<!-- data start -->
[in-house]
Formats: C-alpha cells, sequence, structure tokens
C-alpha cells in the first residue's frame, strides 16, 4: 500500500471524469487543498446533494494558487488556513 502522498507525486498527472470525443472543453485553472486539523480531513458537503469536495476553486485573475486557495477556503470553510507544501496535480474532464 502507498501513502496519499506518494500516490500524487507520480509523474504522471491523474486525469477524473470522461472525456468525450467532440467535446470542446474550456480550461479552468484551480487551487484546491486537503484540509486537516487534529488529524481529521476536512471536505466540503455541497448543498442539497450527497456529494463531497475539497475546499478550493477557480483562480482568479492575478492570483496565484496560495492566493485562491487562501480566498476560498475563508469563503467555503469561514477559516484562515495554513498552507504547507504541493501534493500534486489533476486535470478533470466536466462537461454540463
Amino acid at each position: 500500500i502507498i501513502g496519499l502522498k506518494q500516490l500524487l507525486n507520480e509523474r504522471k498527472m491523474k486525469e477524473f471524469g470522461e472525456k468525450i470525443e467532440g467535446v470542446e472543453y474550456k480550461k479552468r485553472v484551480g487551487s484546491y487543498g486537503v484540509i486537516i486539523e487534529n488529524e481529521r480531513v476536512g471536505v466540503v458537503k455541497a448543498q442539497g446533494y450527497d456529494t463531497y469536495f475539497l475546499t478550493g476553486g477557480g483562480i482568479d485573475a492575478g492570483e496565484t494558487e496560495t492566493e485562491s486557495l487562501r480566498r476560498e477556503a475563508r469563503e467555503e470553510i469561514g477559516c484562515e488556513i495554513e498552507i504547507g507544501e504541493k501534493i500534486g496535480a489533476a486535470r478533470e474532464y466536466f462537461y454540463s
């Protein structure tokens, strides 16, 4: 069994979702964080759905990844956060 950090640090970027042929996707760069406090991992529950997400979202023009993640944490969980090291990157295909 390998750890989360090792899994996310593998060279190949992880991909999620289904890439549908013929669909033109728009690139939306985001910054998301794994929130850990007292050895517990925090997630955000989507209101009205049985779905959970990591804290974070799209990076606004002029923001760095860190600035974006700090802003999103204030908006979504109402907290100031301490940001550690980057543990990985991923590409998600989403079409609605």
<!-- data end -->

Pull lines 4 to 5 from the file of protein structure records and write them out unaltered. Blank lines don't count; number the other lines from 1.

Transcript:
Amino acid at each position: 500500500i502507498i501513502g496519499l502522498k506518494q500516490l500524487l507525486n507520480e509523474r504522471k498527472m491523474k486525469e477524473f471524469g470522461e472525456k468525450i470525443e467532440g467535446v470542446e472543453y474550456k480550461k479552468r485553472v484551480g487551487s484546491y487543498g486537503v484540509i486537516i486539523e487534529n488529524e481529521r480531513v476536512g471536505v466540503v458537503k455541497a448543498q442539497g446533494y450527497d456529494t463531497y469536495f475539497l475546499t478550493g476553486g477557480g483562480i482568479d485573475a492575478g492570483e496565484t494558487e496560495t492566493e485562491s486557495l487562501r480566498r476560498e477556503a475563508r469563503e467555503e470553510i469561514g477559516c484562515e488556513i495554513e498552507i504547507g507544501e504541493k501534493i500534486g496535480a489533476a486535470r478533470e474532464y466536466f462537461y454540463s
């Protein structure tokens, strides 16, 4: 069994979702964080759905990844956060 950090640090970027042929996707760069406090991992529950997400979202023009993640944490969980090291990157295909 390998750890989360090792899994996310593998060279190949992880991909999620289904890439549908013929669909033109728009690139939306985001910054998301794994929130850990007292050895517990925090997630955000989507209101009205049985779905959970990591804290974070799209990076606004002029923001760095860190600035974006700090802003999103204030908006979504109402907290100031301490940001550690980057543990990985991923590409998600989403079409609605």